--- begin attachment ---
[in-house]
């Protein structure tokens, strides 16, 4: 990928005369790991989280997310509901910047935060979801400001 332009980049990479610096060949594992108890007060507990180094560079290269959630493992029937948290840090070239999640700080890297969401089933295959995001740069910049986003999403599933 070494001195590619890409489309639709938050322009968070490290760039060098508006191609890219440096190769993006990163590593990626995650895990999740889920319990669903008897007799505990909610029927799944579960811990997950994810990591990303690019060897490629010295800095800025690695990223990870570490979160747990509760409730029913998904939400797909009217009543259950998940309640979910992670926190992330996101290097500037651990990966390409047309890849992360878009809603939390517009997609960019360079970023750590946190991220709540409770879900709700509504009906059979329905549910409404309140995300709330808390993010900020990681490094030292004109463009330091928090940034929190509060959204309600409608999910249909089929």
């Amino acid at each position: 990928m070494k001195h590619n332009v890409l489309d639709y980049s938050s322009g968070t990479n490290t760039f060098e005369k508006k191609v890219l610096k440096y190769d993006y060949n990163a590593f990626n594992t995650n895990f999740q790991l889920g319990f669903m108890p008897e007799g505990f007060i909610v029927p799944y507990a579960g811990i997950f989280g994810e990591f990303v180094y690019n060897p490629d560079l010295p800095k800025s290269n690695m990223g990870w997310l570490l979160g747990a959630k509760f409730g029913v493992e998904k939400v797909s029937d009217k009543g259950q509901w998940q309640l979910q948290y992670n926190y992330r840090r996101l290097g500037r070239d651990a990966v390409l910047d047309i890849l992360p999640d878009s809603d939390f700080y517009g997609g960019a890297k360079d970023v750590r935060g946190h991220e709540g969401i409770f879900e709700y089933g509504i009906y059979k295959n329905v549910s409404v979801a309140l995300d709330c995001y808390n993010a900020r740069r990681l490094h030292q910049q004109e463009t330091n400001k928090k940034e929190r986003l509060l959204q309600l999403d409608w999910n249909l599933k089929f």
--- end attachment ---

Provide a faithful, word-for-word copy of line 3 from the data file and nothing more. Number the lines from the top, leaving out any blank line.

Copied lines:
């Amino acid at each position: 990928m070494k001195h590619n332009v890409l489309d639709y980049s938050s322009g968070t990479n490290t760039f060098e005369k508006k191609v890219l610096k440096y190769d993006y060949n990163a590593f990626n594992t995650n895990f999740q790991l889920g319990f669903m108890p008897e007799g505990f007060i909610v029927p799944y507990a579960g811990i997950f989280g994810e990591f990303v180094y690019n060897p490629d560079l010295p800095k800025s290269n690695m990223g990870w997310l570490l979160g747990a959630k509760f409730g029913v493992e998904k939400v797909s029937d009217k009543g259950q509901w998940q309640l979910q948290y992670n926190y992330r840090r996101l290097g500037r070239d651990a990966v390409l910047d047309i890849l992360p999640d878009s809603d939390f700080y517009g997609g960019a890297k360079d970023v750590r935060g946190h991220e709540g969401i409770f879900e709700y089933g509504i009906y059979k295959n329905v549910s409404v979801a309140l995300d709330c995001y808390n993010a900020r740069r990681l490094h030292q910049q004109e463009t330091n400001k928090k940034e929190r986003l509060l959204q309600l999403d409608w999910n249909l599933k089929f």